Jorginho silences Chelsea haters
“He's not a great defender. He gets overrun in midfield. He can't run. He doesn't give you anything defensively and he doesn't give you anything at the other end of the pitch.
“Jorginho is someone who sets the tempo of the game. You get the ball to him through the middle third of the pitch. How many assists has he got this season? Around 2000 passes, no assists.”
These were the nonsensical words of a certain Rio Ferdinand back in 2019.
He is far from being the only ‘expert’ in England to disparage the Italy midfielder.
Indeed, for most of the three seasons he has spent at Stamford Bridge, Jorginho has been consistently hammered by the press and also by a large section of the local Chelsea fanbase.
There are a number of reasons for this. The first is a cultural one. In England, smart and slight deep-lying playmakers like Jorginho simply aren’t appreciated. The concept of the metronomic regista is misunderstood.
For many Premier League fans and pundits, a holding midfielder should be someone who has defensive attributes such as tackling and physique and not those who build the play and dictate the tempo. Midfielders who run and charge around the pitch flying into challenges have traditionally been far more appreciated.
Secondly, Jorginho has been penalised for his association with Maurizio Sarri. The Italian coach was hugely unpopular with Chelsea’s local fans – despite winning the Europa League in his only season - again partly for cultural reasons.
As Jorginho was Sarri’s key player at Napoli and then followed him to Chelsea in 2018, by extension the midfielder has never been accepted.
For well over a year, a number of influential Chelsea figures in the media have been pushing for the club to sign West Ham’s Declan Rice for upwards of €80-100 million.
This was also the intention of former Chelsea manager Frank Lampard (we all saw what happened after he was sacked), who hilariously wanted to sell Jorginho last summer and replace him with Rice.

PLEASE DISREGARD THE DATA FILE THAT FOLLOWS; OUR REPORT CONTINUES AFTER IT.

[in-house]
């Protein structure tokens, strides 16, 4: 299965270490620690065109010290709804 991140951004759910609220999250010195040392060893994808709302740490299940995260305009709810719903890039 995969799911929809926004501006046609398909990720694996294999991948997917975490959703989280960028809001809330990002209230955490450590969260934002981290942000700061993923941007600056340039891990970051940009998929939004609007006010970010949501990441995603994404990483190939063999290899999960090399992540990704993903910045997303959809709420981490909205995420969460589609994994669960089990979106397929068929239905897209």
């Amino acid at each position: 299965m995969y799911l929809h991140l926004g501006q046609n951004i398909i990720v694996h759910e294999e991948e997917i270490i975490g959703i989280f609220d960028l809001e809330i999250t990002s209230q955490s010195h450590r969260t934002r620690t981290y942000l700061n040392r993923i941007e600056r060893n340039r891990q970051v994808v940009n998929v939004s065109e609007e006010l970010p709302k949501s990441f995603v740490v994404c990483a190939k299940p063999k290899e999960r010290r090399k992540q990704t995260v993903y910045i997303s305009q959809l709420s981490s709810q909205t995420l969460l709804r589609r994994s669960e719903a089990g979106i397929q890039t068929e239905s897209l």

This calendar year, Jorginho has made a mockery of all the ‘experts’. He has made Rio Ferdinand and many others eat their words.
In 2021, Jorginho has been the best midfielder in world football.
He played a key role in both Chelsea winning the Champions League and Italy claiming the Euro 2020 trophy.
With the exception of the semi-final against an outstandingly-drilled Spain outfit, Jorginho ran the show, controlled the game and directed the play in every single match.
He put on a midfield masterclass in the 2-1 quarter-final win over world number 1 ranked nation Belgium, misplacing just one of his 71 passes in the game.
What were Jorginho's stats at Euro 2020?
In total, only one player at the Euros completed more passes than Jorginho; Aymeric Laporte of Spain.
Derided in England as a defensive liability, Jorginho set an all-time record for the most interceptions (25) in the history of a European Championship tournament.
Derided for his tackling, no player recovered more balls at the Euros than Jorginho’s 46. He was ranked ninth for tackles won.
Derided as slow and immobile, Jorginho covered more ground than anyone at the finals; 86.6km.
Derided as physically weak, the 29-year-old played 705 of Italy’s 720 minutes at the Euros, more than any other outfield player at the finals.
Such is his stamina he has featured in almost 175 games for club and country over the past three seasons. He played through the pain barrier in the Euro 2020 final after suffering an early injury and still ensured the Azzurri boasted 62 per cent of possession.
Jorginho has been so good in 2021 that there have been calls (not within Chelsea circles) for him to win the Ballon d’Or this year.
“If he wins the Euros as well as the Champions League then he deserves the Ballon d’Or,” Sarri told Sport Italia ahead of the Euro 2020 final.
“He’s a refined player, one that not everybody can understand. You need to put your eyes on him and only watch him during a match. He’s so good and so intelligent that he makes everything look easy; it’s rare that the lingering image will be spectacular.”
Had he scored the winning penalty in the final shootout against England – just as he did in the semis against Spain – he would have been the face of Italy’s triumph and perhaps even won Player of the Tournament. Instead that prize went to Gianluigi Donnarumma after he saved the decisive penalty from Bukayo Saka.
As it stands, it seems almost certain that Lionel Messi will take the Ballon d’Or after leading Argentina to Copa America glory.
But there can be no denying Jorginho’s greatness now. Even if Chelsea fans insist on paying €100m to replace him with a sideways passer.